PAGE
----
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Language, Nation and Power
 
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Language, Nation and Power
An Introduction
 
 
Palgrave Macmillan
 
 
 
 
 
05 Aug 2005
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£82.00
|Hardback Print on Demand
  
9781403939715
||
 
 
05 Aug 2005
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£24.99
|Paperback Print on Demand
  
9781403939722
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DescriptionContentsAuthors

Almost every nation speaks its own language. This seems straightforward: part of our identity as citizens. But the truth is more complex. In world terms, territorial multilingualism is much more common than monolingualism. In the great wave of nationalism which has swept over first Europe and then the rest of the world during the modern period, pre-existing and new states have been re-imagined as nations. Central to this process is the development and elaboration of a national standard language.

Written for both a student and researcher audience in linguistics, sociology and politics,Language, Nation and Power: An Introduction discusses this process, examining what language standardization and planning mean both as developments on their own and as part of the nation-building process. It dissects the power differences which the prestige of a standardized variety both mimics and helps to support, whilst also considering the hegemonic forces which may lead to less societal multilingualism in the future.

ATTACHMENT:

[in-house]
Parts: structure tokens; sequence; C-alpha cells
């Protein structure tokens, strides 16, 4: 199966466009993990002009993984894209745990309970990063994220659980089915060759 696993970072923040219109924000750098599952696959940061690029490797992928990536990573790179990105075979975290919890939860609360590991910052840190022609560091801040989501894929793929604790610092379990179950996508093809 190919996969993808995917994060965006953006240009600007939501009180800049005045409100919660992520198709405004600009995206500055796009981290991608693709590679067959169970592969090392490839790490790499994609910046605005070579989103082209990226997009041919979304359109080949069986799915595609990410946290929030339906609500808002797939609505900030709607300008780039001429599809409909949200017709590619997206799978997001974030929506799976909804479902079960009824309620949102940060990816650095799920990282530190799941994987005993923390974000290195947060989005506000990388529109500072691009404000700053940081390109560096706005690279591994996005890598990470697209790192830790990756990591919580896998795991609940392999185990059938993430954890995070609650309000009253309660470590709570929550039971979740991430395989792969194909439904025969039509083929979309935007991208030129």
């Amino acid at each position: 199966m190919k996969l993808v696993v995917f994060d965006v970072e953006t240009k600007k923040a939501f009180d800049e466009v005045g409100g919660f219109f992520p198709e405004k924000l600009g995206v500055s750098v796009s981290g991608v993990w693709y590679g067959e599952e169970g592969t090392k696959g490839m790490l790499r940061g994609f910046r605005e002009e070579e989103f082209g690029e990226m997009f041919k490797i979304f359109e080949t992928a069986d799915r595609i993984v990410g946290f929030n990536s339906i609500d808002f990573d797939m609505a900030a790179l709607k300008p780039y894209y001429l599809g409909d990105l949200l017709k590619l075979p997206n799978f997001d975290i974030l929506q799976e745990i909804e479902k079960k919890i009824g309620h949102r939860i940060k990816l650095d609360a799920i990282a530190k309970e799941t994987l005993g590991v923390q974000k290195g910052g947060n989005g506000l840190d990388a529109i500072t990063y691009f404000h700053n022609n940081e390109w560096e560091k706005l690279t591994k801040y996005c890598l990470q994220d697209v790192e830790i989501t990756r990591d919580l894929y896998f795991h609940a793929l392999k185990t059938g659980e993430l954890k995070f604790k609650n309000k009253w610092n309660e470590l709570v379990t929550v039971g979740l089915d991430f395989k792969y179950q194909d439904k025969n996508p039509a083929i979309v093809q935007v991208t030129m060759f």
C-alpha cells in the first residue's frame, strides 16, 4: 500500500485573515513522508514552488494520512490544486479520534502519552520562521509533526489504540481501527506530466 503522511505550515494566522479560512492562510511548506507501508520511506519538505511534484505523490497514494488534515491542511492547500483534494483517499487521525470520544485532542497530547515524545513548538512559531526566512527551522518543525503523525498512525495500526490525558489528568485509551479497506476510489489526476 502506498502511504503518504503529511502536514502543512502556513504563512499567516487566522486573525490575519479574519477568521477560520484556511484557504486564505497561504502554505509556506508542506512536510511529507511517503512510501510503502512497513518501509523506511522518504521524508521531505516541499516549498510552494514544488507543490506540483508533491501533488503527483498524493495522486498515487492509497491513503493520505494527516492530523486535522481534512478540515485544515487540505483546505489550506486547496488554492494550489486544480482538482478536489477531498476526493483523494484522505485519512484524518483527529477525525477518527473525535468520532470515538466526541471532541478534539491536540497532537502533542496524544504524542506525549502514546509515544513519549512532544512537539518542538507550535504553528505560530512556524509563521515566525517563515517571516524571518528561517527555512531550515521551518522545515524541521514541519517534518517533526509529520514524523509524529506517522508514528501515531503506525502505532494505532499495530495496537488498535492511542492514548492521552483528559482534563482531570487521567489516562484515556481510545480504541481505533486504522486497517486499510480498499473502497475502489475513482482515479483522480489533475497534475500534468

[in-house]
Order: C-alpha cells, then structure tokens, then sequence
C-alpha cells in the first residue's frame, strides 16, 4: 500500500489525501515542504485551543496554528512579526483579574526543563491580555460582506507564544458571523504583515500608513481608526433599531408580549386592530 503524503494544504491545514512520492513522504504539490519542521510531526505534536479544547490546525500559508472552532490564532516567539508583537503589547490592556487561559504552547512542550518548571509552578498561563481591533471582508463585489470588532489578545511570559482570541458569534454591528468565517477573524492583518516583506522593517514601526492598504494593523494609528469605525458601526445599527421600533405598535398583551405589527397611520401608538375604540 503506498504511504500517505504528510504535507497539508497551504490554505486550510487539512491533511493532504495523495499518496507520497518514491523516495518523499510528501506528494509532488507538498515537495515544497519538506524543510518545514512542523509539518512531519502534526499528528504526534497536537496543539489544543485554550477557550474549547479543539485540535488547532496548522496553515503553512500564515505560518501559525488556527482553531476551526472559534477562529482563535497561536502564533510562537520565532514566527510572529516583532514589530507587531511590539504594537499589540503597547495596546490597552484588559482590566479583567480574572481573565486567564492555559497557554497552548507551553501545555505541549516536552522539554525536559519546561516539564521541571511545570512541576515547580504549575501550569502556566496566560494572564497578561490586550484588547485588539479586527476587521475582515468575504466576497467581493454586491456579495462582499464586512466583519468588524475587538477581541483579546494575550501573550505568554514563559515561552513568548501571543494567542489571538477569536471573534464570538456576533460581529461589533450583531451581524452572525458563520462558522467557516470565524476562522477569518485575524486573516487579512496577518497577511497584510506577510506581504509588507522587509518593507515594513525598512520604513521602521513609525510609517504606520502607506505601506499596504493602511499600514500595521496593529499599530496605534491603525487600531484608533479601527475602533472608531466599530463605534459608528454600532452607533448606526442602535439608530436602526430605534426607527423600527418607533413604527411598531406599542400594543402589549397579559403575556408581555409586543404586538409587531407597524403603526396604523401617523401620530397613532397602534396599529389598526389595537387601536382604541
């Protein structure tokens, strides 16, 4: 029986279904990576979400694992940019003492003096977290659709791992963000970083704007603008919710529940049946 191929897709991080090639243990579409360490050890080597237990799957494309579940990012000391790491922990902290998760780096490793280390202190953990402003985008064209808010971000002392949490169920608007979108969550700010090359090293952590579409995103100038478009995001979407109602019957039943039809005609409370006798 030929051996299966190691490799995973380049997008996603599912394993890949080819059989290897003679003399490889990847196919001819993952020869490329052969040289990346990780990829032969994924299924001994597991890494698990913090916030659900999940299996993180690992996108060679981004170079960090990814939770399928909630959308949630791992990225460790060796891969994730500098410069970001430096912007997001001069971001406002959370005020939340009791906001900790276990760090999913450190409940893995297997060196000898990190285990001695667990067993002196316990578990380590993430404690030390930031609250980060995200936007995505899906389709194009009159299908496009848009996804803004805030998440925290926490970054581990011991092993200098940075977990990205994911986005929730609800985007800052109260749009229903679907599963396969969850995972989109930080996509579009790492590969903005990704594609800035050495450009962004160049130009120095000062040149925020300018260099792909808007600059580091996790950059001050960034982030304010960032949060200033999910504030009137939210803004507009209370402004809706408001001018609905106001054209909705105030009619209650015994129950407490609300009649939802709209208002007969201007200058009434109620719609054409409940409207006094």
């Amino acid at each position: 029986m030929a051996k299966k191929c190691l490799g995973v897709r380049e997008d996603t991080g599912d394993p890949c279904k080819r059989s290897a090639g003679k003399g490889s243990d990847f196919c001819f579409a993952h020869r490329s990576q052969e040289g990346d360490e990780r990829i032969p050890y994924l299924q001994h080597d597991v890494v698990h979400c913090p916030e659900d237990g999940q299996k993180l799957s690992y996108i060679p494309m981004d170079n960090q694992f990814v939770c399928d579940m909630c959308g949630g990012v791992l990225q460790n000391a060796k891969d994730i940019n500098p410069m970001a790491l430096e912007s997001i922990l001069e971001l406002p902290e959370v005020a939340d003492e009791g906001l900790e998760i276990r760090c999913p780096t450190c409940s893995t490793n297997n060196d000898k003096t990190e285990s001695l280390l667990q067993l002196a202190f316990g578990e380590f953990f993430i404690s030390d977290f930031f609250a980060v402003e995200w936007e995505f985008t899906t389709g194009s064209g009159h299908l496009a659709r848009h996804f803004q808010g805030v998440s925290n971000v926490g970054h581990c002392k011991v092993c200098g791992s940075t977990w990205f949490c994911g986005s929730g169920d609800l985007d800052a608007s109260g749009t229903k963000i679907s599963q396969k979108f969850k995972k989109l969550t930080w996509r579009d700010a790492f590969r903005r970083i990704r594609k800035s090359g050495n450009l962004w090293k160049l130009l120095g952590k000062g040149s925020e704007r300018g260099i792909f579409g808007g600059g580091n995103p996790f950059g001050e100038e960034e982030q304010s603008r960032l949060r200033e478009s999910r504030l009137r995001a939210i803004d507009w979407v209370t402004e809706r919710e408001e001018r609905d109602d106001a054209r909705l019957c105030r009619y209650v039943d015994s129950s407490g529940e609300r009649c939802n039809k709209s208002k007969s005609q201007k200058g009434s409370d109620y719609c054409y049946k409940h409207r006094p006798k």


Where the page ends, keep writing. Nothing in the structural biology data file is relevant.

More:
Description

Almost every nation speaks its own language. This seems straightforward: part of our identity as citizens. But the truth is more complex. In world terms, territorial multilingualism is much more common than monolingualism. In the great wave of nationalism which has swept over first Europe and then the rest of the world during the modern period, pre-existing and new states have been re-imagined as nations. Central to this process is the development and elaboration of a national standard language.

Written for both a student and researcher audience in linguistics, sociology and politics,Language, Nation and Power: An Introduction discusses this process, examining what language standardization and planning mean both as developments on their own and as part of the nation-building process. It dissects the power differences which the prestige of a standardized variety both mimics and helps to support, whilst also considering the hegemonic forces which may lead to less societal multilingualism in the future.


Contents

List of Maps and Illustrations
Acknowledgements
Preface
An Introduction: Diglossia and Its Aftermath
Nation and Language
Language and Dialect
Language Standardization 1: process
Language Standardization 2: testing the models
Language Planning 1: process
Language Planning 2: testing the models
Language and Nation-Building
Conclusion
Bibliography
Index


Authors

ROBERT McCOLL MILLAR is a Lecturer in Linguistics at the University of Aberdeen, Scotland. He has published widely on the interface between Gaelic and Scots in Scotland, language attitudes in modern Scotland, language at the margins of polities and rapid linguistic change due to language contact.